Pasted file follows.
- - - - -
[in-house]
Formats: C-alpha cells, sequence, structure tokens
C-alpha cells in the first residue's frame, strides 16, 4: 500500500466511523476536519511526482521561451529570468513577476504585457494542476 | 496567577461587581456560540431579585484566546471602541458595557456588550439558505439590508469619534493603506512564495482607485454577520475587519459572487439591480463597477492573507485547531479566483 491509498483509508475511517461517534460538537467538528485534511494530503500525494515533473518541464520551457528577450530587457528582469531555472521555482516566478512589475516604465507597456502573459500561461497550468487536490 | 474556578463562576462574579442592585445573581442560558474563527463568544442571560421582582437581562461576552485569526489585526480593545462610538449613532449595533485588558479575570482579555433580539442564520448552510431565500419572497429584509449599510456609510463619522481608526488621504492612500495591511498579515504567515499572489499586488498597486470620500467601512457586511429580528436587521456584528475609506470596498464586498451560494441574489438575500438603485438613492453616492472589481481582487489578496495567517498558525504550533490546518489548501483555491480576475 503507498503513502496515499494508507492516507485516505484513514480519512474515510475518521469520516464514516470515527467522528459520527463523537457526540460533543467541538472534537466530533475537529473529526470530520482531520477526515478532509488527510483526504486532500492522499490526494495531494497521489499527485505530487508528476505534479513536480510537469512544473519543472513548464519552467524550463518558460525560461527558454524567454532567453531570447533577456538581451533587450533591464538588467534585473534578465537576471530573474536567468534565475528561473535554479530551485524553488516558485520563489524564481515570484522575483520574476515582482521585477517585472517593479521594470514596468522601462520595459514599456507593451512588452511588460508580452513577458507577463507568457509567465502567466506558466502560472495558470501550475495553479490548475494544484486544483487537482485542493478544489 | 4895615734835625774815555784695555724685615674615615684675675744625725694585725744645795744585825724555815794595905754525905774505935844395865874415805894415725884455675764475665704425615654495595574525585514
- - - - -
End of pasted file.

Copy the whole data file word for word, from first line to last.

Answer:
[in-house]
Formats: C-alpha cells, sequence, structure tokens
C-alpha cells in the first residue's frame, strides 16, 4: 500500500466511523476536519511526482521561451529570468513577476504585457494542476 | 496567577461587581456560540431579585484566546471602541458595557456588550439558505439590508469619534493603506512564495482607485454577520475587519459572487439591480463597477492573507485547531479566483 491509498483509508475511517461517534460538537467538528485534511494530503500525494515533473518541464520551457528577450530587457528582469531555472521555482516566478512589475516604465507597456502573459500561461497550468487536490 | 474556578463562576462574579442592585445573581442560558474563527463568544442571560421582582437581562461576552485569526489585526480593545462610538449613532449595533485588558479575570482579555433580539442564520448552510431565500419572497429584509449599510456609510463619522481608526488621504492612500495591511498579515504567515499572489499586488498597486470620500467601512457586511429580528436587521456584528475609506470596498464586498451560494441574489438575500438603485438613492453616492472589481481582487489578496495567517498558525504550533490546518489548501483555491480576475 503507498503513502496515499494508507492516507485516505484513514480519512474515510475518521469520516464514516470515527467522528459520527463523537457526540460533543467541538472534537466530533475537529473529526470530520482531520477526515478532509488527510483526504486532500492522499490526494495531494497521489499527485505530487508528476505534479513536480510537469512544473519543472513548464519552467524550463518558460525560461527558454524567454532567453531570447533577456538581451533587450533591464538588467534585473534578465537576471530573474536567468534565475528561473535554479530551485524553488516558485520563489524564481515570484522575483520574476515582482521585477517585472517593479521594470514596468522601462520595459514599456507593451512588452511588460508580452513577458507577463507568457509567465502567466506558466502560472495558470501550475495553479490548475494544484486544483487537482485542493478544489 | 4895615734835625774815555784695555724685615674615615684675675744625725694585725744645795744585825724555815794595905754525905774505935844395865874415805894415725884455675764475665704425615654495595574525585514